Wired In: Deborah Thurston


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Each week, staff writer Paul Wood talks with a different high-tech difference-maker. This week, meet DEBORAH THURSTON. The University of Illinois professor who has long researched sustainable practices in manufacturing is now working to apply that research within the industry as a part of the leadership team of the REMADE Institute, a coalition of universities, laboratories, and companies founded in 2017 that aims to reduce pollution and energy waste in U.S. manufacturing.

How much funding do you have? Is it over several years? What will you do with these funds?

The Department of Energy has granted us $70 million, which is matched by another $70 million from our members, over five years. We are using the funds to support a broad range of industry/academic projects. Every dollar of federal funding is cost-matched by an industrial or other REMADE Institute member.

Who's on your team?

As one of five technical node leads, I'm just a small part of a very large team, spread across the country. Magdi Azer at the UI's Applied Research Institute is our chief technology officer and Nabil Nasr at Rochester Institute of Technology is our CEO. Our members include 32 industry partners, 11 trade associations, five national laboratories and 26 universities.

You say the whole idea is to help industries use the work that people in academia are developing bring it to the manufacturing plant floor sooner. How does academic work get stuck in the "Valley of Death," and how do you get out of it?

A researcher's job is to create new knowledge. Once we've done that, we publish our work in the public domain, and then continue working on expanding the knowledge frontier out even further. Then there's a long lag time until others put that new knowledge into practice. REMADE is one of 14 Manufacturing USA Institutes whose mission is to escape the "Valley of Death" faster by connecting industry and academics much sooner to put this new knowledge to work.

How did you get your start in developing of design practices that make products more reused or repurposed?

I've always been fascinated by the decision mistakes we all make, especially tradeoffs under uncertainty. How is it possible that some really smart engineers have designed so many products that end up wasting so much energy and materials? I really want to help solve this problem.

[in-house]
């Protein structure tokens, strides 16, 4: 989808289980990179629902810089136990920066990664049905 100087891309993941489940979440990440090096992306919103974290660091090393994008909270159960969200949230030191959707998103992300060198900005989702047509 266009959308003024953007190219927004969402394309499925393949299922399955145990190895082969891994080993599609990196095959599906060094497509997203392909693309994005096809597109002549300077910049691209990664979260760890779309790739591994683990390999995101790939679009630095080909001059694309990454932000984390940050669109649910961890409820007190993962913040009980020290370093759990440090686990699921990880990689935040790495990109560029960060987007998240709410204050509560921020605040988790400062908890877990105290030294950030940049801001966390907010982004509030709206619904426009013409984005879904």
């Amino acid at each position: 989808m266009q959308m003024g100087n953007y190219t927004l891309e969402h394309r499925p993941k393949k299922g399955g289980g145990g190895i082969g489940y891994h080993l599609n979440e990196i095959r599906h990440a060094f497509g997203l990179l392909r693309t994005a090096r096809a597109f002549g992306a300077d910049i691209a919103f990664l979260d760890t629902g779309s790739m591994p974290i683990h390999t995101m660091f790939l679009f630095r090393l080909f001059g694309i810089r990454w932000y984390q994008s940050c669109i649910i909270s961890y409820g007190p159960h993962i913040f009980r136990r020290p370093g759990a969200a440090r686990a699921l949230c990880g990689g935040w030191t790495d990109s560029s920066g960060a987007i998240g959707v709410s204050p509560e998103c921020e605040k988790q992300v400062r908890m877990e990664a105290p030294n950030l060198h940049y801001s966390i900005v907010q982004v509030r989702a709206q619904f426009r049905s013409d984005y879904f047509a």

What are the REMADE Institute's goals at this time?

Our goals are to achieve as 30 percent increase in the use of recycled or remanufactured materials (resulting in a 30 percent decrease in the need for primary materials), and a 25 percent improvement in embodied energy efficiency within five years (and 50 percent improvement within 10 years). We'll do this by finding ways to make recycled and remanufactured materials less expensive, more energy efficient and higher quality.

What's your best advice for someone who's starting up?

Hard work pays off.

TECH TIDBITS ... from Deborah Thurston

Do you have interests in social media? The only social media I use is my phone, for real-time, synchronous conversations. So much gets communicated just by the sound of someone's voice.

What's your favorite app? Maps.

Book or Kindle? Book. And I still listen to vinyl.

Do you have any wearable electronics? My high-tech, programmable hearing aids. Worth every penny.

Do you have an entrepreneurial hero? We are all entrepreneurs in the "start-up" that is our life. Those I admire most are born with limited intellectual, financial or family resources, yet somehow maximize their potential.

Reporter (retired)

Paul Wood retired as a reporter in 2019 after 38 years with The News-Gazette.

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